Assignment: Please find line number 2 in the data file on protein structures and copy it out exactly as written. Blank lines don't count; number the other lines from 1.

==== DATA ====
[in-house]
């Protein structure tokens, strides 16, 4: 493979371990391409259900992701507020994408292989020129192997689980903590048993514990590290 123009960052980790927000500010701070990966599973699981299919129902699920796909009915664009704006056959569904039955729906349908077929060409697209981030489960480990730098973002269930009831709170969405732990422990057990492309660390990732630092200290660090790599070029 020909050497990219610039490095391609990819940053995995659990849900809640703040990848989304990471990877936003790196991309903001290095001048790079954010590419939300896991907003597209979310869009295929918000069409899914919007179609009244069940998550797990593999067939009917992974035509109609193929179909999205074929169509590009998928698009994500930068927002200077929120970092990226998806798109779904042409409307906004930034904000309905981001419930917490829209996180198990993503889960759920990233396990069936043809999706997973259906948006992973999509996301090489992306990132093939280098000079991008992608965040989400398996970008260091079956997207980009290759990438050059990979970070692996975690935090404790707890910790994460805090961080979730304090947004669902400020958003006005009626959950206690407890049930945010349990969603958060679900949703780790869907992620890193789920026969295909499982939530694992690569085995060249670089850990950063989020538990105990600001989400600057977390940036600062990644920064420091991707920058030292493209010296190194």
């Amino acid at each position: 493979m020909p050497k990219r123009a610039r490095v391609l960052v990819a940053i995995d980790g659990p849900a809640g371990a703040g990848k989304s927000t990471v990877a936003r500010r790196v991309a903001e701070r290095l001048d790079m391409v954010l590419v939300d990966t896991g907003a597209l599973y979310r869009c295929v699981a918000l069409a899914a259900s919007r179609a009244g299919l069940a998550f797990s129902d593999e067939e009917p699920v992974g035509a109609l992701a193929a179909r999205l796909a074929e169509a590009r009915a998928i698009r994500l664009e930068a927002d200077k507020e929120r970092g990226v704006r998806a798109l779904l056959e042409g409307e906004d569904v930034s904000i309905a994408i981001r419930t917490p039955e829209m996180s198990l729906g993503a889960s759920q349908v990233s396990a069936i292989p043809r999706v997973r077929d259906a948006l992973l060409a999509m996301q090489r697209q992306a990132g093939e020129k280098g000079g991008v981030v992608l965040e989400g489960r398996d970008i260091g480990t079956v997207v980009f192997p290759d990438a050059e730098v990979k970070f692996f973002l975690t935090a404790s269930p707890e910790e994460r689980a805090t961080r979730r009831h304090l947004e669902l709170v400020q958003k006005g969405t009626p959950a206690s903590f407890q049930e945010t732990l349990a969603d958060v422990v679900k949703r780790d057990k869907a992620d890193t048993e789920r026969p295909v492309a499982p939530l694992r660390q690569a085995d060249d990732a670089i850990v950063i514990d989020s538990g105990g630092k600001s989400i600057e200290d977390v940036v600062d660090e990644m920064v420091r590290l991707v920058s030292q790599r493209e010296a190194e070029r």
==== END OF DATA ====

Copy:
């Protein structure tokens, strides 16, 4: 493979371990391409259900992701507020994408292989020129192997689980903590048993514990590290 123009960052980790927000500010701070990966599973699981299919129902699920796909009915664009704006056959569904039955729906349908077929060409697209981030489960480990730098973002269930009831709170969405732990422990057990492309660390990732630092200290660090790599070029 020909050497990219610039490095391609990819940053995995659990849900809640703040990848989304990471990877936003790196991309903001290095001048790079954010590419939300896991907003597209979310869009295929918000069409899914919007179609009244069940998550797990593999067939009917992974035509109609193929179909999205074929169509590009998928698009994500930068927002200077929120970092990226998806798109779904042409409307906004930034904000309905981001419930917490829209996180198990993503889960759920990233396990069936043809999706997973259906948006992973999509996301090489992306990132093939280098000079991008992608965040989400398996970008260091079956997207980009290759990438050059990979970070692996975690935090404790707890910790994460805090961080979730304090947004669902400020958003006005009626959950206690407890049930945010349990969603958060679900949703780790869907992620890193789920026969295909499982939530694992690569085995060249670089850990950063989020538990105990600001989400600057977390940036600062990644920064420091991707920058030292493209010296190194």